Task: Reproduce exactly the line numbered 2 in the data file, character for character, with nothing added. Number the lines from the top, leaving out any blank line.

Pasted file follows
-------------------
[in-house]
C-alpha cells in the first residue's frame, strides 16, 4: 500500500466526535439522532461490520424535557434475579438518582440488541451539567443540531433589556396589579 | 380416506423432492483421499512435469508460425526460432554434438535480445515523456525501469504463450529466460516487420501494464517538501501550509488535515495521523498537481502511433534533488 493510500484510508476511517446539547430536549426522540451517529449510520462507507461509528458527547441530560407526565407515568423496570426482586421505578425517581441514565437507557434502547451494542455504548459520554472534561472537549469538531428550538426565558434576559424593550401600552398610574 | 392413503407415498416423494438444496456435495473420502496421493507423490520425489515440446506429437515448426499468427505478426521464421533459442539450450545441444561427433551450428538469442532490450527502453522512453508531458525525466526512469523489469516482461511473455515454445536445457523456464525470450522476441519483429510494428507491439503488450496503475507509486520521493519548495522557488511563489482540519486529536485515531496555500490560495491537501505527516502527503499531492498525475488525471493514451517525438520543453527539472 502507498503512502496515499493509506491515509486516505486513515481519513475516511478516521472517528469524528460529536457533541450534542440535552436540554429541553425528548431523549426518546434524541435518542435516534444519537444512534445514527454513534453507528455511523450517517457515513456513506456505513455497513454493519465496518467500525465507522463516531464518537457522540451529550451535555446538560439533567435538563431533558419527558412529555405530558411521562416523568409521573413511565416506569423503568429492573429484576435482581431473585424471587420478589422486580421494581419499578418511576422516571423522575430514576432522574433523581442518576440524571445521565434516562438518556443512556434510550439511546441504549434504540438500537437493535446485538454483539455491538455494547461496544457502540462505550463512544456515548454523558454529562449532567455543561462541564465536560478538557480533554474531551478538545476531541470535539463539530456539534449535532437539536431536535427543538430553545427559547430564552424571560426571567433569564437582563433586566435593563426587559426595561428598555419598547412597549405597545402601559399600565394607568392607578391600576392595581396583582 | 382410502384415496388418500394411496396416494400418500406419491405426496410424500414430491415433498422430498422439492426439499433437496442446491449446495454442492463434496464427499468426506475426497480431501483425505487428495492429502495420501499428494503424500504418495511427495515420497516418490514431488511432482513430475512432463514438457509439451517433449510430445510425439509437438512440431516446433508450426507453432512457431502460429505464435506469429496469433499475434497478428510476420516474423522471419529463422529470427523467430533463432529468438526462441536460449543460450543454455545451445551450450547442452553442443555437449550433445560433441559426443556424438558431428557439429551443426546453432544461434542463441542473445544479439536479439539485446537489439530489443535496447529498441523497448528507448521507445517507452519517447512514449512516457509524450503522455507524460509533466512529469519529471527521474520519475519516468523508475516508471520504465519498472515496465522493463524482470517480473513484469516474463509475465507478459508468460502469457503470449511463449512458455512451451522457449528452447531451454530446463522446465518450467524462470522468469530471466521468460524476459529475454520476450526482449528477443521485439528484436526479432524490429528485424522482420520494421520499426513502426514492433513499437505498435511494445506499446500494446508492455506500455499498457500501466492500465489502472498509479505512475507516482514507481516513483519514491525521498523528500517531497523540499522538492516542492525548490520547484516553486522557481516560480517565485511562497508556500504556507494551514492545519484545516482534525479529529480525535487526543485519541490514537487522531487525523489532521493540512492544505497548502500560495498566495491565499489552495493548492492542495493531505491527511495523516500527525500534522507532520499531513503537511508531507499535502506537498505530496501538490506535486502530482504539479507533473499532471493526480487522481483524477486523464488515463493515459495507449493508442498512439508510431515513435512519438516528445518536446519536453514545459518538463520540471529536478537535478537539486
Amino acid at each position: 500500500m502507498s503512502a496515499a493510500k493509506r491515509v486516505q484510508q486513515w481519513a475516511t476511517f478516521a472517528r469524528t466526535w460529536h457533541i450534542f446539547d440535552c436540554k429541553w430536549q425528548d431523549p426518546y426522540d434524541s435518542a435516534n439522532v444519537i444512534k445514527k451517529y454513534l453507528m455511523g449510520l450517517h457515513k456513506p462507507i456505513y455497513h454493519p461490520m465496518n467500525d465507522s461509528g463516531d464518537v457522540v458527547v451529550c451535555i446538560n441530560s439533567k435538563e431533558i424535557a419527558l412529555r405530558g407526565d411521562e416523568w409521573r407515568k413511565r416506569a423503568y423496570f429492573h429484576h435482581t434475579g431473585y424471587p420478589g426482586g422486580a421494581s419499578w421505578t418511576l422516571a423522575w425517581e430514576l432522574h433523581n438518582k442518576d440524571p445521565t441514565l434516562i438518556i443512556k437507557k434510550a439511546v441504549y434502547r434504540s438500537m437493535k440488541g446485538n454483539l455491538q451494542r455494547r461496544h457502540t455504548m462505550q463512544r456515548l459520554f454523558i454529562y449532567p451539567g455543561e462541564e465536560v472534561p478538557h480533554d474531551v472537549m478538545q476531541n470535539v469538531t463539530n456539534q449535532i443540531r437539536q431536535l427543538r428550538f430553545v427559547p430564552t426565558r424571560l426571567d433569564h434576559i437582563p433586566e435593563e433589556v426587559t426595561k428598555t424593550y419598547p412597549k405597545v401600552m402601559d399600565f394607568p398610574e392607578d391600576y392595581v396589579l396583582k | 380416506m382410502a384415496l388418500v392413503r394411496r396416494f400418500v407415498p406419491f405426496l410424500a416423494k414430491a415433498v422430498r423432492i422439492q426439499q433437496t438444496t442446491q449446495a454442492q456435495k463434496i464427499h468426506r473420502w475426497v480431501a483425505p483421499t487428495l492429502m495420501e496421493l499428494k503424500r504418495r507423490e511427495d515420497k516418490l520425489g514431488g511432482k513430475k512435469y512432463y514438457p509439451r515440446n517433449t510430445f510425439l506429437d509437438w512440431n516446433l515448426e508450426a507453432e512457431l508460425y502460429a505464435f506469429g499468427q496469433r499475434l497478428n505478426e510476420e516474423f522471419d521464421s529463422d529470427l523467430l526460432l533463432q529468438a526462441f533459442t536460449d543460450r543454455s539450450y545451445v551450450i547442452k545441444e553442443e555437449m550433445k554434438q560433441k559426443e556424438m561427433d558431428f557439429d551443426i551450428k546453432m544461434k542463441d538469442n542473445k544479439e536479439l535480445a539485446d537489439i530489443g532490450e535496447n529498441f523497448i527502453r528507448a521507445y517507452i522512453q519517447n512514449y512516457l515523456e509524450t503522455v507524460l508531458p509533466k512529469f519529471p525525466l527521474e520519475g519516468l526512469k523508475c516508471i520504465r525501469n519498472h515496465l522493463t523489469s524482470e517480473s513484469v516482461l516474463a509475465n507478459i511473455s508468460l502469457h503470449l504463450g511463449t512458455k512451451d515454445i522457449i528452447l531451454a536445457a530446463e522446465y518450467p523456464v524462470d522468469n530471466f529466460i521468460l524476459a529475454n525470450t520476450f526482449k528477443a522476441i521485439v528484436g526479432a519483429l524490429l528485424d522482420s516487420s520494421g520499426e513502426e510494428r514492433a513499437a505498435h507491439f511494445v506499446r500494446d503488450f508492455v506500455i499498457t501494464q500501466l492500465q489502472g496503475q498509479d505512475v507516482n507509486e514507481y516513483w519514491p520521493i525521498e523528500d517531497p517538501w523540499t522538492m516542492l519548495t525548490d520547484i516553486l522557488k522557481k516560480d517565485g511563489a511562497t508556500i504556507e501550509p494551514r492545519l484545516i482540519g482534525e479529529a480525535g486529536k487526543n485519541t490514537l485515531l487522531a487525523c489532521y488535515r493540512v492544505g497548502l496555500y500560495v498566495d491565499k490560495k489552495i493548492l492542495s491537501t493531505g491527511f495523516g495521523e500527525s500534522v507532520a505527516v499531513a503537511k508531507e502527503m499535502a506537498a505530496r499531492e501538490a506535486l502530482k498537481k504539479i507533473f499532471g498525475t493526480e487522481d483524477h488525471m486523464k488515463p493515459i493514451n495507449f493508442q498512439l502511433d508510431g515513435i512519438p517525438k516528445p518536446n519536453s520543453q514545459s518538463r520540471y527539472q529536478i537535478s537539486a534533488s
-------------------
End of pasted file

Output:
C-alpha cells in the first residue's frame, strides 16, 4: 500500500466526535439522532461490520424535557434475579438518582440488541451539567443540531433589556396589579 | 380416506423432492483421499512435469508460425526460432554434438535480445515523456525501469504463450529466460516487420501494464517538501501550509488535515495521523498537481502511433534533488 493510500484510508476511517446539547430536549426522540451517529449510520462507507461509528458527547441530560407526565407515568423496570426482586421505578425517581441514565437507557434502547451494542455504548459520554472534561472537549469538531428550538426565558434576559424593550401600552398610574 | 392413503407415498416423494438444496456435495473420502496421493507423490520425489515440446506429437515448426499468427505478426521464421533459442539450450545441444561427433551450428538469442532490450527502453522512453508531458525525466526512469523489469516482461511473455515454445536445457523456464525470450522476441519483429510494428507491439503488450496503475507509486520521493519548495522557488511563489482540519486529536485515531496555500490560495491537501505527516502527503499531492498525475488525471493514451517525438520543453527539472 502507498503512502496515499493509506491515509486516505486513515481519513475516511478516521472517528469524528460529536457533541450534542440535552436540554429541553425528548431523549426518546434524541435518542435516534444519537444512534445514527454513534453507528455511523450517517457515513456513506456505513455497513454493519465496518467500525465507522463516531464518537457522540451529550451535555446538560439533567435538563431533558419527558412529555405530558411521562416523568409521573413511565416506569423503568429492573429484576435482581431473585424471587420478589422486580421494581419499578418511576422516571423522575430514576432522574433523581442518576440524571445521565434516562438518556443512556434510550439511546441504549434504540438500537437493535446485538454483539455491538455494547461496544457502540462505550463512544456515548454523558454529562449532567455543561462541564465536560478538557480533554474531551478538545476531541470535539463539530456539534449535532437539536431536535427543538430553545427559547430564552424571560426571567433569564437582563433586566435593563426587559426595561428598555419598547412597549405597545402601559399600565394607568392607578391600576392595581396583582 | 382410502384415496388418500394411496396416494400418500406419491405426496410424500414430491415433498422430498422439492426439499433437496442446491449446495454442492463434496464427499468426506475426497480431501483425505487428495492429502495420501499428494503424500504418495511427495515420497516418490514431488511432482513430475512432463514438457509439451517433449510430445510425439509437438512440431516446433508450426507453432512457431502460429505464435506469429496469433499475434497478428510476420516474423522471419529463422529470427523467430533463432529468438526462441536460449543460450543454455545451445551450450547442452553442443555437449550433445560433441559426443556424438558431428557439429551443426546453432544461434542463441542473445544479439536479439539485446537489439530489443535496447529498441523497448528507448521507445517507452519517447512514449512516457509524450503522455507524460509533466512529469519529471527521474520519475519516468523508475516508471520504465519498472515496465522493463524482470517480473513484469516474463509475465507478459508468460502469457503470449511463449512458455512451451522457449528452447531451454530446463522446465518450467524462470522468469530471466521468460524476459529475454520476450526482449528477443521485439528484436526479432524490429528485424522482420520494421520499426513502426514492433513499437505498435511494445506499446500494446508492455506500455499498457500501466492500465489502472498509479505512475507516482514507481516513483519514491525521498523528500517531497523540499522538492516542492525548490520547484516553486522557481516560480517565485511562497508556500504556507494551514492545519484545516482534525479529529480525535487526543485519541490514537487522531487525523489532521493540512492544505497548502500560495498566495491565499489552495493548492492542495493531505491527511495523516500527525500534522507532520499531513503537511508531507499535502506537498505530496501538490506535486502530482504539479507533473499532471493526480487522481483524477486523464488515463493515459495507449493508442498512439508510431515513435512519438516528445518536446519536453514545459518538463520540471529536478537535478537539486